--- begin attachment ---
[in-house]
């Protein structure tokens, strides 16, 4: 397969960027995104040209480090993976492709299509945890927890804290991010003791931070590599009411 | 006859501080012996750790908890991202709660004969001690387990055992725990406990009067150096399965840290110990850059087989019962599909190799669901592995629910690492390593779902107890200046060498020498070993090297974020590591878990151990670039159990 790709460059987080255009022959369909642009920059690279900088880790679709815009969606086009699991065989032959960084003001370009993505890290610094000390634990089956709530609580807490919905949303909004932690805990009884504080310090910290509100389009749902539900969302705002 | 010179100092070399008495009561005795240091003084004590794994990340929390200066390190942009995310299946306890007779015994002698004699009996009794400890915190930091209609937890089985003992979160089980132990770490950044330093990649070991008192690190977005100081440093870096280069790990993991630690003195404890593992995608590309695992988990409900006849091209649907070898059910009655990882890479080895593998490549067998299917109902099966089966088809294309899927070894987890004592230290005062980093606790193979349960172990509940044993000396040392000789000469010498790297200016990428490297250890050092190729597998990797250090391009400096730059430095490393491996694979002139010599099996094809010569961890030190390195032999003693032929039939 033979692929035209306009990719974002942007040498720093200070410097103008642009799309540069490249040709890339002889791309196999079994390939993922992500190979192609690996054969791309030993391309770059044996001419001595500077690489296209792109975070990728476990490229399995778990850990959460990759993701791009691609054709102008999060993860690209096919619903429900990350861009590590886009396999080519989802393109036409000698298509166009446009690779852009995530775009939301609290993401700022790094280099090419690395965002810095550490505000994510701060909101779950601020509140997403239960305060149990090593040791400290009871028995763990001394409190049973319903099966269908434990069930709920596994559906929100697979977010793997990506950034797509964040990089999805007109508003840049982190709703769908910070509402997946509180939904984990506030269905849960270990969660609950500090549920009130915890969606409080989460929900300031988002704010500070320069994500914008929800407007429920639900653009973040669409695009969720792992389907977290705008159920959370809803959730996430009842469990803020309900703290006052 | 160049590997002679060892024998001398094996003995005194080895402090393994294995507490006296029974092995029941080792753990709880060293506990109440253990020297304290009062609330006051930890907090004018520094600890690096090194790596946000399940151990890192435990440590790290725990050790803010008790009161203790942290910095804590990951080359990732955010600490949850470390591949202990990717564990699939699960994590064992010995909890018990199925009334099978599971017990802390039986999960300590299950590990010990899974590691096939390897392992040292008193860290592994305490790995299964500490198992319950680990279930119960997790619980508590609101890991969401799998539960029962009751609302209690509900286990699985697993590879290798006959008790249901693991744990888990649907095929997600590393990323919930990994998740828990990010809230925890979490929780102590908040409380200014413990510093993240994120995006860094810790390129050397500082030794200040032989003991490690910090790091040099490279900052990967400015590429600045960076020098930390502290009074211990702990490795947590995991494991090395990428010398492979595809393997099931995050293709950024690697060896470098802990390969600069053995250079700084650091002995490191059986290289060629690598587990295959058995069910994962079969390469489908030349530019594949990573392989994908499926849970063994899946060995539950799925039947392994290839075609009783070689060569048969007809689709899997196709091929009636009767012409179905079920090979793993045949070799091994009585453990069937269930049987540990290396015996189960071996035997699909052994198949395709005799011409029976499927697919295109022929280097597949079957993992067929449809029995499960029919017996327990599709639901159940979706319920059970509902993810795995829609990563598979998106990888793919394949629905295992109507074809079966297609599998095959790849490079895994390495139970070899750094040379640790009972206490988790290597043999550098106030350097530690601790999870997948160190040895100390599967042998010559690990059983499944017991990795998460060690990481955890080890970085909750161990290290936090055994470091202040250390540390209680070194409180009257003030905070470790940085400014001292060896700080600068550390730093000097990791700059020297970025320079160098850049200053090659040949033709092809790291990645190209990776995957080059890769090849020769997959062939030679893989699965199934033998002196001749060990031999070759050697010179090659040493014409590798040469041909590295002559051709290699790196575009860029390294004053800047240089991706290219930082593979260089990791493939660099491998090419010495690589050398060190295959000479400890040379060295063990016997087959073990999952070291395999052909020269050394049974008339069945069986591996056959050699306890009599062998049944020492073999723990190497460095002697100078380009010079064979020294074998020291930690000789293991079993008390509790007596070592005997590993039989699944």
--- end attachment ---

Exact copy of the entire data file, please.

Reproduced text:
[in-house]
């Protein structure tokens, strides 16, 4: 397969960027995104040209480090993976492709299509945890927890804290991010003791931070590599009411 | 006859501080012996750790908890991202709660004969001690387990055992725990406990009067150096399965840290110990850059087989019962599909190799669901592995629910690492390593779902107890200046060498020498070993090297974020590591878990151990670039159990 790709460059987080255009022959369909642009920059690279900088880790679709815009969606086009699991065989032959960084003001370009993505890290610094000390634990089956709530609580807490919905949303909004932690805990009884504080310090910290509100389009749902539900969302705002 | 010179100092070399008495009561005795240091003084004590794994990340929390200066390190942009995310299946306890007779015994002698004699009996009794400890915190930091209609937890089985003992979160089980132990770490950044330093990649070991008192690190977005100081440093870096280069790990993991630690003195404890593992995608590309695992988990409900006849091209649907070898059910009655990882890479080895593998490549067998299917109902099966089966088809294309899927070894987890004592230290005062980093606790193979349960172990509940044993000396040392000789000469010498790297200016990428490297250890050092190729597998990797250090391009400096730059430095490393491996694979002139010599099996094809010569961890030190390195032999003693032929039939 033979692929035209306009990719974002942007040498720093200070410097103008642009799309540069490249040709890339002889791309196999079994390939993922992500190979192609690996054969791309030993391309770059044996001419001595500077690489296209792109975070990728476990490229399995778990850990959460990759993701791009691609054709102008999060993860690209096919619903429900990350861009590590886009396999080519989802393109036409000698298509166009446009690779852009995530775009939301609290993401700022790094280099090419690395965002810095550490505000994510701060909101779950601020509140997403239960305060149990090593040791400290009871028995763990001394409190049973319903099966269908434990069930709920596994559906929100697979977010793997990506950034797509964040990089999805007109508003840049982190709703769908910070509402997946509180939904984990506030269905849960270990969660609950500090549920009130915890969606409080989460929900300031988002704010500070320069994500914008929800407007429920639900653009973040669409695009969720792992389907977290705008159920959370809803959730996430009842469990803020309900703290006052 | 160049590997002679060892024998001398094996003995005194080895402090393994294995507490006296029974092995029941080792753990709880060293506990109440253990020297304290009062609330006051930890907090004018520094600890690096090194790596946000399940151990890192435990440590790290725990050790803010008790009161203790942290910095804590990951080359990732955010600490949850470390591949202990990717564990699939699960994590064992010995909890018990199925009334099978599971017990802390039986999960300590299950590990010990899974590691096939390897392992040292008193860290592994305490790995299964500490198992319950680990279930119960997790619980508590609101890991969401799998539960029962009751609302209690509900286990699985697993590879290798006959008790249901693991744990888990649907095929997600590393990323919930990994998740828990990010809230925890979490929780102590908040409380200014413990510093993240994120995006860094810790390129050397500082030794200040032989003991490690910090790091040099490279900052990967400015590429600045960076020098930390502290009074211990702990490795947590995991494991090395990428010398492979595809393997099931995050293709950024690697060896470098802990390969600069053995250079700084650091002995490191059986290289060629690598587990295959058995069910994962079969390469489908030349530019594949990573392989994908499926849970063994899946060995539950799925039947392994290839075609009783070689060569048969007809689709899997196709091929009636009767012409179905079920090979793993045949070799091994009585453990069937269930049987540990290396015996189960071996035997699909052994198949395709005799011409029976499927697919295109022929280097597949079957993992067929449809029995499960029919017996327990599709639901159940979706319920059970509902993810795995829609990563598979998106990888793919394949629905295992109507074809079966297609599998095959790849490079895994390495139970070899750094040379640790009972206490988790290597043999550098106030350097530690601790999870997948160190040895100390599967042998010559690990059983499944017991990795998460060690990481955890080890970085909750161990290290936090055994470091202040250390540390209680070194409180009257003030905070470790940085400014001292060896700080600068550390730093000097990791700059020297970025320079160098850049200053090659040949033709092809790291990645190209990776995957080059890769090849020769997959062939030679893989699965199934033998002196001749060990031999070759050697010179090659040493014409590798040469041909590295002559051709290699790196575009860029390294004053800047240089991706290219930082593979260089990791493939660099491998090419010495690589050398060190295959000479400890040379060295063990016997087959073990999952070291395999052909020269050394049974008339069945069986591996056959050699306890009599062998049944020492073999723990190497460095002697100078380009010079064979020294074998020291930690000789293991079993008390509790007596070592005997590993039989699944």